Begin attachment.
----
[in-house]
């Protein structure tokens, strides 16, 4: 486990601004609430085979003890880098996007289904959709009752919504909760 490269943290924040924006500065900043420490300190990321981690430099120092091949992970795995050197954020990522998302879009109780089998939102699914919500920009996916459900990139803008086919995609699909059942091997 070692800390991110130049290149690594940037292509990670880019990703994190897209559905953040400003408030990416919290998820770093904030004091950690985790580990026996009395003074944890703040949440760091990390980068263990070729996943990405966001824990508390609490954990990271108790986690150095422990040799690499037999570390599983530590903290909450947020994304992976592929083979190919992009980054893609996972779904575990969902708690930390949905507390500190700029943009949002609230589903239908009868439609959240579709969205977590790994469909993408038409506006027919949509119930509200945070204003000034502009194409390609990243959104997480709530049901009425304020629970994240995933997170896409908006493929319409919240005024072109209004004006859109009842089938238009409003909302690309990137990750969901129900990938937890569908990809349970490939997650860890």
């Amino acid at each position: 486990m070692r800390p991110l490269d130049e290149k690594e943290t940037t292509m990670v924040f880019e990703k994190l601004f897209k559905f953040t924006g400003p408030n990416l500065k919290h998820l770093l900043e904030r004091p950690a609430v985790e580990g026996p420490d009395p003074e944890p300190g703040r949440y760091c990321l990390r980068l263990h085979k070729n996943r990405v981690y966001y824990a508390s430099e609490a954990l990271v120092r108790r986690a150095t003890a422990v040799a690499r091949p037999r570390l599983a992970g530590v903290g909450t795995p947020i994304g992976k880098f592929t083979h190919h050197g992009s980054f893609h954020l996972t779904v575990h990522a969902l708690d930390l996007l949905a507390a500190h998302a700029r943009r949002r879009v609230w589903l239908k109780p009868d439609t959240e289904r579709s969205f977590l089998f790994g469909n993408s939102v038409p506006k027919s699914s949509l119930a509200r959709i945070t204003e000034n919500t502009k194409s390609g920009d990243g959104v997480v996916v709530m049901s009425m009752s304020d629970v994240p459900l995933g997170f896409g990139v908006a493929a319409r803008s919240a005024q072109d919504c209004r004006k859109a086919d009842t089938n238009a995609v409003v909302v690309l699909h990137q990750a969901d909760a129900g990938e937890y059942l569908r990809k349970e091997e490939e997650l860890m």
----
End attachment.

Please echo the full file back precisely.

[in-house]
């Protein structure tokens, strides 16, 4: 486990601004609430085979003890880098996007289904959709009752919504909760 490269943290924040924006500065900043420490300190990321981690430099120092091949992970795995050197954020990522998302879009109780089998939102699914919500920009996916459900990139803008086919995609699909059942091997 070692800390991110130049290149690594940037292509990670880019990703994190897209559905953040400003408030990416919290998820770093904030004091950690985790580990026996009395003074944890703040949440760091990390980068263990070729996943990405966001824990508390609490954990990271108790986690150095422990040799690499037999570390599983530590903290909450947020994304992976592929083979190919992009980054893609996972779904575990969902708690930390949905507390500190700029943009949002609230589903239908009868439609959240579709969205977590790994469909993408038409506006027919949509119930509200945070204003000034502009194409390609990243959104997480709530049901009425304020629970994240995933997170896409908006493929319409919240005024072109209004004006859109009842089938238009409003909302690309990137990750969901129900990938937890569908990809349970490939997650860890």
């Amino acid at each position: 486990m070692r800390p991110l490269d130049e290149k690594e943290t940037t292509m990670v924040f880019e990703k994190l601004f897209k559905f953040t924006g400003p408030n990416l500065k919290h998820l770093l900043e904030r004091p950690a609430v985790e580990g026996p420490d009395p003074e944890p300190g703040r949440y760091c990321l990390r980068l263990h085979k070729n996943r990405v981690y966001y824990a508390s430099e609490a954990l990271v120092r108790r986690a150095t003890a422990v040799a690499r091949p037999r570390l599983a992970g530590v903290g909450t795995p947020i994304g992976k880098f592929t083979h190919h050197g992009s980054f893609h954020l996972t779904v575990h990522a969902l708690d930390l996007l949905a507390a500190h998302a700029r943009r949002r879009v609230w589903l239908k109780p009868d439609t959240e289904r579709s969205f977590l089998f790994g469909n993408s939102v038409p506006k027919s699914s949509l119930a509200r959709i945070t204003e000034n919500t502009k194409s390609g920009d990243g959104v997480v996916v709530m049901s009425m009752s304020d629970v994240p459900l995933g997170f896409g990139v908006a493929a319409r803008s919240a005024q072109d919504c209004r004006k859109a086919d009842t089938n238009a995609v409003v909302v690309l699909h990137q990750a969901d909760a129900g990938e937890y059942l569908r990809k349970e091997e490939e997650l860890m």